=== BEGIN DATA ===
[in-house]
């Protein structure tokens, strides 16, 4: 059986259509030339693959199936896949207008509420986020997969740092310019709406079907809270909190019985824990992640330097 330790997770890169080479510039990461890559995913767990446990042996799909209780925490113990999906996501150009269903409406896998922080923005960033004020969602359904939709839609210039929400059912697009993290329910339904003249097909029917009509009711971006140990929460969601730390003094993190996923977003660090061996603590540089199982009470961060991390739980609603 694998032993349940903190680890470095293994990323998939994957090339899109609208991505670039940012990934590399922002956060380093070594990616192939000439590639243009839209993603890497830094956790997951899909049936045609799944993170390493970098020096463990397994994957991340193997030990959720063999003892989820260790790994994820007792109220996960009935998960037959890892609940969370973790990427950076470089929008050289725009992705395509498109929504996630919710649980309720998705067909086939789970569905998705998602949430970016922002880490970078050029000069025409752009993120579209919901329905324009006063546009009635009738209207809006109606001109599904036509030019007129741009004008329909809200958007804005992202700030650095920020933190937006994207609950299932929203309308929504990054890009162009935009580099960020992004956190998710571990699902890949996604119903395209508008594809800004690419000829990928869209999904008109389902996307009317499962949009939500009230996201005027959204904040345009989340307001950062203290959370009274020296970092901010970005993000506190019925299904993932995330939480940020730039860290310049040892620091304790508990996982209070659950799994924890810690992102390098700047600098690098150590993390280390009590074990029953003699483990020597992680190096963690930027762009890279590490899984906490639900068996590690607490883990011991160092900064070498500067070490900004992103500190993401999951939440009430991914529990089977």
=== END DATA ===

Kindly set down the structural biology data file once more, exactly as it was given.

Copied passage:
[in-house]
């Protein structure tokens, strides 16, 4: 059986259509030339693959199936896949207008509420986020997969740092310019709406079907809270909190019985824990992640330097 330790997770890169080479510039990461890559995913767990446990042996799909209780925490113990999906996501150009269903409406896998922080923005960033004020969602359904939709839609210039929400059912697009993290329910339904003249097909029917009509009711971006140990929460969601730390003094993190996923977003660090061996603590540089199982009470961060991390739980609603 694998032993349940903190680890470095293994990323998939994957090339899109609208991505670039940012990934590399922002956060380093070594990616192939000439590639243009839209993603890497830094956790997951899909049936045609799944993170390493970098020096463990397994994957991340193997030990959720063999003892989820260790790994994820007792109220996960009935998960037959890892609940969370973790990427950076470089929008050289725009992705395509498109929504996630919710649980309720998705067909086939789970569905998705998602949430970016922002880490970078050029000069025409752009993120579209919901329905324009006063546009009635009738209207809006109606001109599904036509030019007129741009004008329909809200958007804005992202700030650095920020933190937006994207609950299932929203309308929504990054890009162009935009580099960020992004956190998710571990699902890949996604119903395209508008594809800004690419000829990928869209999904008109389902996307009317499962949009939500009230996201005027959204904040345009989340307001950062203290959370009274020296970092901010970005993000506190019925299904993932995330939480940020730039860290310049040892620091304790508990996982209070659950799994924890810690992102390098700047600098690098150590993390280390009590074990029953003699483990020597992680190096963690930027762009890279590490899984906490639900068996590690607490883990011991160092900064070498500067070490900004992103500190993401999951939440009430991914529990089977």